Chief Executive of English UK, Tony Millns, applauded the news, which his organisation had worked towards, along with others, for some time behind the scenes.
Visitors will be able to use the study allowance flexibly, either doing a six-week course in a single block or in weekly sessions, but may only take courses at centres accredited by approved bodies, such as Accreditation UK for the English language sector.
As part of the immigration update, it will also now be possible for international students to take up corporate internships of up to a year once they complete their degree.
Tier 4 students will soon be able to apply in-country for one of the Tier 5 Government Authorised Exchange Schemes (GAE) schemes, provided it directly links to the qualification they gained at a UK university.
Minister Harper, announcing the changes that benefit businesses and international students, said, “The UK is open for business: we are building an immigration system that works in the national interest and supports growth.”
“This is a sensible move to end the current anomalous situation”
Millns said accredited English centres would be delighted with the change: “This is a sensible move to end the current anomalous situation where technically tourists could learn to ride a horse or do pottery or yoga, but not sit in a classroom and learn the language of the country they are visiting.”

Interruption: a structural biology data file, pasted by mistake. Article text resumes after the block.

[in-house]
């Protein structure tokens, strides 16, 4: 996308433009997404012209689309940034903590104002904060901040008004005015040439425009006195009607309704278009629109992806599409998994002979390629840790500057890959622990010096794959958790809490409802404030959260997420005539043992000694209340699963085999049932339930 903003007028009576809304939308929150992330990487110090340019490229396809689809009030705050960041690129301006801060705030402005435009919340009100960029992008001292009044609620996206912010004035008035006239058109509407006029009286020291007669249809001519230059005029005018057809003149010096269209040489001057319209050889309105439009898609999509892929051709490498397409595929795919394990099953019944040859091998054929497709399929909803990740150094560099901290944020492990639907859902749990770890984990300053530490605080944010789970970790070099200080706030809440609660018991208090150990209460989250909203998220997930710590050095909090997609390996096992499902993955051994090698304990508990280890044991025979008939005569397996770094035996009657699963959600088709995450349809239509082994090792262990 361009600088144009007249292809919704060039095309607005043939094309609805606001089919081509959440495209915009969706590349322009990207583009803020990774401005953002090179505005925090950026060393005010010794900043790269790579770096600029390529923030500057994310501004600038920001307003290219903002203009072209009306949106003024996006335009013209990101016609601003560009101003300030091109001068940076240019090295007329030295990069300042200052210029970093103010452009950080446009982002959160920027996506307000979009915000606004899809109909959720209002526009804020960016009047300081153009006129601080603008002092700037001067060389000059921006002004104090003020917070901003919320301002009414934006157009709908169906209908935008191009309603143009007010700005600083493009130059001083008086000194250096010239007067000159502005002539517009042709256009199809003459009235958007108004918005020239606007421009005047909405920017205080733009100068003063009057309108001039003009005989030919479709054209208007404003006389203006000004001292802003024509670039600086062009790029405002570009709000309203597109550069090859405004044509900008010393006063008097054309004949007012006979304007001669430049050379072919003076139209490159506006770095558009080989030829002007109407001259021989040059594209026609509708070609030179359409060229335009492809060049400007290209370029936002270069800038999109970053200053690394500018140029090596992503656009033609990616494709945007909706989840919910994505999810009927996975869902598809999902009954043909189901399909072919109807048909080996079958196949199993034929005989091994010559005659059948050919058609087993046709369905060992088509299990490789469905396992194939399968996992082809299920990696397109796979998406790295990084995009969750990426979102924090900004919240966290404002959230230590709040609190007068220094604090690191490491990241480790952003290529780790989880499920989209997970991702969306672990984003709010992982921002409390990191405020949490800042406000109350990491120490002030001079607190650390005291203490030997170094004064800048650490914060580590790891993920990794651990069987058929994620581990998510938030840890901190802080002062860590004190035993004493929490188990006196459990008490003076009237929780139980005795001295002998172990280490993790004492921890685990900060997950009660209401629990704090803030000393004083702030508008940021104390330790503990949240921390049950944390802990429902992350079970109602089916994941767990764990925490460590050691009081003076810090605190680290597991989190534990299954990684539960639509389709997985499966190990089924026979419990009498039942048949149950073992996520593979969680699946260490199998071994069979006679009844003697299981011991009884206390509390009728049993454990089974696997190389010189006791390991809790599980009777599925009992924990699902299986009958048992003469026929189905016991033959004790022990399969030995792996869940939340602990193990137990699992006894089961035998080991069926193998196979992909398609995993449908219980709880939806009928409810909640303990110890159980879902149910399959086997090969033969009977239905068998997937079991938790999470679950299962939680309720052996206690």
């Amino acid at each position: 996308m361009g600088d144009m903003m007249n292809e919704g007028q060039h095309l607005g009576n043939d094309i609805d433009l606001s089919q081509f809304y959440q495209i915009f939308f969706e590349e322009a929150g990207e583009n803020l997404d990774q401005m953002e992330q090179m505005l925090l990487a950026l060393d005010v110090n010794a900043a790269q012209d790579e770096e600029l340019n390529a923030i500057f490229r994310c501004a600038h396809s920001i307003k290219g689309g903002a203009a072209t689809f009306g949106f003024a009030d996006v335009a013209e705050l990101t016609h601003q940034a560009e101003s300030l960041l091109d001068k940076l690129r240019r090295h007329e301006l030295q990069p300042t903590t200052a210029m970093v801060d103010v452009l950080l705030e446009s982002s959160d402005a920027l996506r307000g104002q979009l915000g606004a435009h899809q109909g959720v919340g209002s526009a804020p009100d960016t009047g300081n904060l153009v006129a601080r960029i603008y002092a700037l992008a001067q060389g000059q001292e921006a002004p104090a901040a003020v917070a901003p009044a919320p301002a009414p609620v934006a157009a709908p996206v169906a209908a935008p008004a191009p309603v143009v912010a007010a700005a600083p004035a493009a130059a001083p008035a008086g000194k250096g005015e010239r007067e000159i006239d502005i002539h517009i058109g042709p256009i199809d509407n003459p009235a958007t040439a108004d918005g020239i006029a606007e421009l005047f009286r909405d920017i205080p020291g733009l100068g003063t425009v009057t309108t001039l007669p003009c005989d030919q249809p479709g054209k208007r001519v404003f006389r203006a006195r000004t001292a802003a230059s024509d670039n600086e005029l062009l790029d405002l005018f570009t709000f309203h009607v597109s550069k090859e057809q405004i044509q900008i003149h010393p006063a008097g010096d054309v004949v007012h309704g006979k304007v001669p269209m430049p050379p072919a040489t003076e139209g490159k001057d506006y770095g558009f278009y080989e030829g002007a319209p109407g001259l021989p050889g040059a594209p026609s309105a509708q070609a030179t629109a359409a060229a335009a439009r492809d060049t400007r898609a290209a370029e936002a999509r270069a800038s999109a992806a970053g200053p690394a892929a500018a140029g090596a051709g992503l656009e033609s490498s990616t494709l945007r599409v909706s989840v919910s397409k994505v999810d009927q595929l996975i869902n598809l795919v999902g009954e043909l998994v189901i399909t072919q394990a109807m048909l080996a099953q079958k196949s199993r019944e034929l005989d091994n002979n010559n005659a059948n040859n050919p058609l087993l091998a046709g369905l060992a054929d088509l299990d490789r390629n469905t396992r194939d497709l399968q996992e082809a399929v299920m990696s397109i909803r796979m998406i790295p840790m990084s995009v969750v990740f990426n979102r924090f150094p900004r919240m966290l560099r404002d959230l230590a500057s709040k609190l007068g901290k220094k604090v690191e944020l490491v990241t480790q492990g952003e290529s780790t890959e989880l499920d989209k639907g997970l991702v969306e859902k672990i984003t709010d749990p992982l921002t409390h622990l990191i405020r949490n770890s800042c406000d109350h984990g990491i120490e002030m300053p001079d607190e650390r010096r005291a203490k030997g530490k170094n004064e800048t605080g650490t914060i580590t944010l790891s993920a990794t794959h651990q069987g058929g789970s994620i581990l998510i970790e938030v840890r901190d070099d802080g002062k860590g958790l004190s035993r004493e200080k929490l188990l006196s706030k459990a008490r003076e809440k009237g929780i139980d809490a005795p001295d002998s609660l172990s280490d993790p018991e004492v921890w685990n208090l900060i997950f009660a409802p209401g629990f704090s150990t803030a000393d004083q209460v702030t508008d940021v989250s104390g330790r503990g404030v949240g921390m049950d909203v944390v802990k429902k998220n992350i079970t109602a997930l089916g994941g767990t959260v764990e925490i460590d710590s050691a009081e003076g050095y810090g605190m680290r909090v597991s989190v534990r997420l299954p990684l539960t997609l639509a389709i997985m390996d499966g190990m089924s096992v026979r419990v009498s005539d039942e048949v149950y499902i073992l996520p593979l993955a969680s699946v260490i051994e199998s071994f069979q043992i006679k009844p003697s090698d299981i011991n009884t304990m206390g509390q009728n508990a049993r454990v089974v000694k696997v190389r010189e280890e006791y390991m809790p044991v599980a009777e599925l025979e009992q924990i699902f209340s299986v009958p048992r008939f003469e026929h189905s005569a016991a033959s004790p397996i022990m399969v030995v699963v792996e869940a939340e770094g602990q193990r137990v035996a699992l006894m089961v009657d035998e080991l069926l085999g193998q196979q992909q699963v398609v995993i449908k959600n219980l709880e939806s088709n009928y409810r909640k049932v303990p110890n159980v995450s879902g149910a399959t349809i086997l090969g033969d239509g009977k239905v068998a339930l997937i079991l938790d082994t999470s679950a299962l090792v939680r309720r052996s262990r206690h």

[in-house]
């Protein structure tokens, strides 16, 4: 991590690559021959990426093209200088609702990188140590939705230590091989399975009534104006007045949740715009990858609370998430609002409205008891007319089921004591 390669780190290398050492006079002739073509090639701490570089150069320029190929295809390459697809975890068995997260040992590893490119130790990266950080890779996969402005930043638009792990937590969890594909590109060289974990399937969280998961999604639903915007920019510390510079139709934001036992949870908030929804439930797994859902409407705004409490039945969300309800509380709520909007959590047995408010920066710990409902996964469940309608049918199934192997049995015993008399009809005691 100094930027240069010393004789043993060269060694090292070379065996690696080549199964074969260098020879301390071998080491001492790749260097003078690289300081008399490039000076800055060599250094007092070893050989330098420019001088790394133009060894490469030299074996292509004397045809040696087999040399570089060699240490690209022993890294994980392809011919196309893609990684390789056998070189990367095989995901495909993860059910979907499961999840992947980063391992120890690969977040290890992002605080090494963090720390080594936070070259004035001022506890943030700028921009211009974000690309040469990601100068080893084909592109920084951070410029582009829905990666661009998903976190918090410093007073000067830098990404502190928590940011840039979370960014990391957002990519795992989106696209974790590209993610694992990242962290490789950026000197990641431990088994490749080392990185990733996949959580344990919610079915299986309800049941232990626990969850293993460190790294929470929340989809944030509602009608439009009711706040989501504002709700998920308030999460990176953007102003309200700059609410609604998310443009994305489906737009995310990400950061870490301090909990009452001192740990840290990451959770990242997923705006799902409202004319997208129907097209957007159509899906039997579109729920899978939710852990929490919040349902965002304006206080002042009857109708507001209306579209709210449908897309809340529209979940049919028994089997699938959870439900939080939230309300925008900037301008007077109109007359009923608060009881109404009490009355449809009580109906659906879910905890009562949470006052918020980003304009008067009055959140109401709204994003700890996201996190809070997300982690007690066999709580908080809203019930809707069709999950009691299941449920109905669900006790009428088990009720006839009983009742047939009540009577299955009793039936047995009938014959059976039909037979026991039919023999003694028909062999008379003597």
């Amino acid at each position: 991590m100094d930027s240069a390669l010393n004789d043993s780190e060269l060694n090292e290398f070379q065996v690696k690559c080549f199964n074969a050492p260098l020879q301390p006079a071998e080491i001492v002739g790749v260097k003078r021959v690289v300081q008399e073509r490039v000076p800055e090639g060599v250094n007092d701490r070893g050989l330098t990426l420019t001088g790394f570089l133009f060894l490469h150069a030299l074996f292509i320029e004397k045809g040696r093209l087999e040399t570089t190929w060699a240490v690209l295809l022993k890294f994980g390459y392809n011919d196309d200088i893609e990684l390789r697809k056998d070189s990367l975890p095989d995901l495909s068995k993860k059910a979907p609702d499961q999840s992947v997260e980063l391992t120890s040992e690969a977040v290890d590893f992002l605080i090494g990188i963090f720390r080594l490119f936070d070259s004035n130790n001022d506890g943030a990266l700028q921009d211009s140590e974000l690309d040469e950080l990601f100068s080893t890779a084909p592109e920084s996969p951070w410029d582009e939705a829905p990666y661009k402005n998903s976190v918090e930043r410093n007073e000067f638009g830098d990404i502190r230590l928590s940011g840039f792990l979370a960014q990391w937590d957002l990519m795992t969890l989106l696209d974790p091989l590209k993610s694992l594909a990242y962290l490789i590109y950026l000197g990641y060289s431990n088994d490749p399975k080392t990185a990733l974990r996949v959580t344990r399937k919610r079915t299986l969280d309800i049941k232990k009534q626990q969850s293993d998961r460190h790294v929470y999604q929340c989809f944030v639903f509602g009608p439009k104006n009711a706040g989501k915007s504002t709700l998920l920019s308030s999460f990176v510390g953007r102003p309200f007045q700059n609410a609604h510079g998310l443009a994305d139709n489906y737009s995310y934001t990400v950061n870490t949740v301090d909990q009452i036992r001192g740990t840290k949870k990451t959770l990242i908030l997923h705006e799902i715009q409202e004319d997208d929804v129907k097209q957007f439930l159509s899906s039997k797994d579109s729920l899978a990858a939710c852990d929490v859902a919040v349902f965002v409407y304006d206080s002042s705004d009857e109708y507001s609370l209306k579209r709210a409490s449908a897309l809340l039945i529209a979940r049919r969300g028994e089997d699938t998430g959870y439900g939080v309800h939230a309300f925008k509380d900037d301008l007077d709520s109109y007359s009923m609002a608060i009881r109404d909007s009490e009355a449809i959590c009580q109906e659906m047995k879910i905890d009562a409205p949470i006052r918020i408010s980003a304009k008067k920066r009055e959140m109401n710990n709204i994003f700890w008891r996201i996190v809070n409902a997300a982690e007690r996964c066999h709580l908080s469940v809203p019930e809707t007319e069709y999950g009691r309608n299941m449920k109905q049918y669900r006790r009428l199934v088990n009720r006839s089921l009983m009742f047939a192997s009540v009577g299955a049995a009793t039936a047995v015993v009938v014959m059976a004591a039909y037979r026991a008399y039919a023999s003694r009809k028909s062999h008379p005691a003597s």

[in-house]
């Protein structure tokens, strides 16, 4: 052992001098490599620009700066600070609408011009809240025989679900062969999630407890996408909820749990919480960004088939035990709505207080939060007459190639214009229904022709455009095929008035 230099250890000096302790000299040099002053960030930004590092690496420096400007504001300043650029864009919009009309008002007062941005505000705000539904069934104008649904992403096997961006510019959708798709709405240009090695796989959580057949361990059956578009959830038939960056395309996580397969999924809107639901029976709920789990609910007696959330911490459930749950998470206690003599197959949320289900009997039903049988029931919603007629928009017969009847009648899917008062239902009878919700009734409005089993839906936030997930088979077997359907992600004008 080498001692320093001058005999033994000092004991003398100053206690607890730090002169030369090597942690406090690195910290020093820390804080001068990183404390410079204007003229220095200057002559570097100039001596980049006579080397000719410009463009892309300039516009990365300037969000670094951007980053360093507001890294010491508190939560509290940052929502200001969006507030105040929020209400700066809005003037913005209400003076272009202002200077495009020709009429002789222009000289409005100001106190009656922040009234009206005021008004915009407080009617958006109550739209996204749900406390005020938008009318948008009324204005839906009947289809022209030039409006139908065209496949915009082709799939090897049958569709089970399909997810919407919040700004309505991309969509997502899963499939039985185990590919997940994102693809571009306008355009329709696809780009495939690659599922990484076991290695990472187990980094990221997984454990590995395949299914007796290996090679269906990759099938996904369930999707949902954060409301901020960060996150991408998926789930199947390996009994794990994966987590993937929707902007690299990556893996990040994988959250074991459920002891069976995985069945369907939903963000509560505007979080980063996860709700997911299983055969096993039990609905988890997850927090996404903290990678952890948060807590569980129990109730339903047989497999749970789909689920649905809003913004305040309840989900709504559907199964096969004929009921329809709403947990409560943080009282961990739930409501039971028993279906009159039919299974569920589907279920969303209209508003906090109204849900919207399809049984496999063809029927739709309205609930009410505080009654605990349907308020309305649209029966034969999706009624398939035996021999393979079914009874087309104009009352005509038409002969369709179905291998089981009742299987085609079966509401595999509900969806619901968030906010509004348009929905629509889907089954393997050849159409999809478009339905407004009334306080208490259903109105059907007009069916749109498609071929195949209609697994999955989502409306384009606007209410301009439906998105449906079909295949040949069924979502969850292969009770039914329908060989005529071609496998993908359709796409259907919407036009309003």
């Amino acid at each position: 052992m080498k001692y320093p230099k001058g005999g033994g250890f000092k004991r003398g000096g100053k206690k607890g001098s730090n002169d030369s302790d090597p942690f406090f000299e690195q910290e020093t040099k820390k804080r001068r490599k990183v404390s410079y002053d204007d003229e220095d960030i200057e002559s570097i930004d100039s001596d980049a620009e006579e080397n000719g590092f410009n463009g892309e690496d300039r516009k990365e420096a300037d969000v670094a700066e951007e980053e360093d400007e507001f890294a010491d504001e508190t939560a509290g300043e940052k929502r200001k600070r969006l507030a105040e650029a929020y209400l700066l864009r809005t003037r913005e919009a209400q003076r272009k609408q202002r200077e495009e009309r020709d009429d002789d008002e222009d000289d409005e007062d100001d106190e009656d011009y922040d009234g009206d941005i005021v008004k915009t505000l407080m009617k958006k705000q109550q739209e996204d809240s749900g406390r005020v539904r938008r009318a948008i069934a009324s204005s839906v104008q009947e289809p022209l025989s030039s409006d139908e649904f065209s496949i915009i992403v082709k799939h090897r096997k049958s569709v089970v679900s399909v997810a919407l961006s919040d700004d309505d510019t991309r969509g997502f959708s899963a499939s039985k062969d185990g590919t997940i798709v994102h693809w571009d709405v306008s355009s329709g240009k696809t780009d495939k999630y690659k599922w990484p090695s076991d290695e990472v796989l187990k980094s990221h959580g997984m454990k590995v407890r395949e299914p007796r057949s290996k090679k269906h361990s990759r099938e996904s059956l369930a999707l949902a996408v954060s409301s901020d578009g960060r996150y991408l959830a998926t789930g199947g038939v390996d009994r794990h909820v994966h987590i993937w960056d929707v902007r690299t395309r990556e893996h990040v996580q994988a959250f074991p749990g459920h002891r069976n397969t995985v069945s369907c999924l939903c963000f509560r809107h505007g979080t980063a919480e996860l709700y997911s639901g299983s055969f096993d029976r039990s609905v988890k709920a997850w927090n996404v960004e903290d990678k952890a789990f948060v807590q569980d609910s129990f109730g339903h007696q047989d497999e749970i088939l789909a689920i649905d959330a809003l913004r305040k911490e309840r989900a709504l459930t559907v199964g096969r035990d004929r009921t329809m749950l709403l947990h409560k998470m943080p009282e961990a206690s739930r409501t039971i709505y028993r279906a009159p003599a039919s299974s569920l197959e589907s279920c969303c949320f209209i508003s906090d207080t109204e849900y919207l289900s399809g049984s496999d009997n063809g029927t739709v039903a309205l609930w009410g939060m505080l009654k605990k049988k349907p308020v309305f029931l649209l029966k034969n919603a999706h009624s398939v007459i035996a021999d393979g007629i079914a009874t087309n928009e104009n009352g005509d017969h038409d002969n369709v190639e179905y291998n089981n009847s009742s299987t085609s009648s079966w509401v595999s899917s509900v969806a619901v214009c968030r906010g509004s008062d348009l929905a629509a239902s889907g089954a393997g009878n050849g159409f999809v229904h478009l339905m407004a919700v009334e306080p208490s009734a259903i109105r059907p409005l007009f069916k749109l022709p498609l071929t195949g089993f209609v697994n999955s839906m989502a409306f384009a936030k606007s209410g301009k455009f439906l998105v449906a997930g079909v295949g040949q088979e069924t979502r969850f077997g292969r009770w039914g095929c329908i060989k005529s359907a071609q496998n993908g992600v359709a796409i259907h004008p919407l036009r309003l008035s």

In a Statement of Changes published 6 September, Harper underlined a raft of amendments including this one and others that relate to Tiers 1, 2, 4 and 5.
It will become easier for graduate entrepreneurs to switch into Tier 2 and English language requirements for intra-company transferees will be scrapped.
English UK members were delighted with the news, amending policy that we reported earlier this year was meaning thousands of pounds in lost business.
“Our members get many requests from people here on business to brush up their business English and negotiation skills, but they must currently turn them away because study is not permitted on a business visitor visa,” explained Millns. “So we strongly support this change and will work with the Home Office to try to ensure that non-accredited centres do not see this as a loophole for abuse.”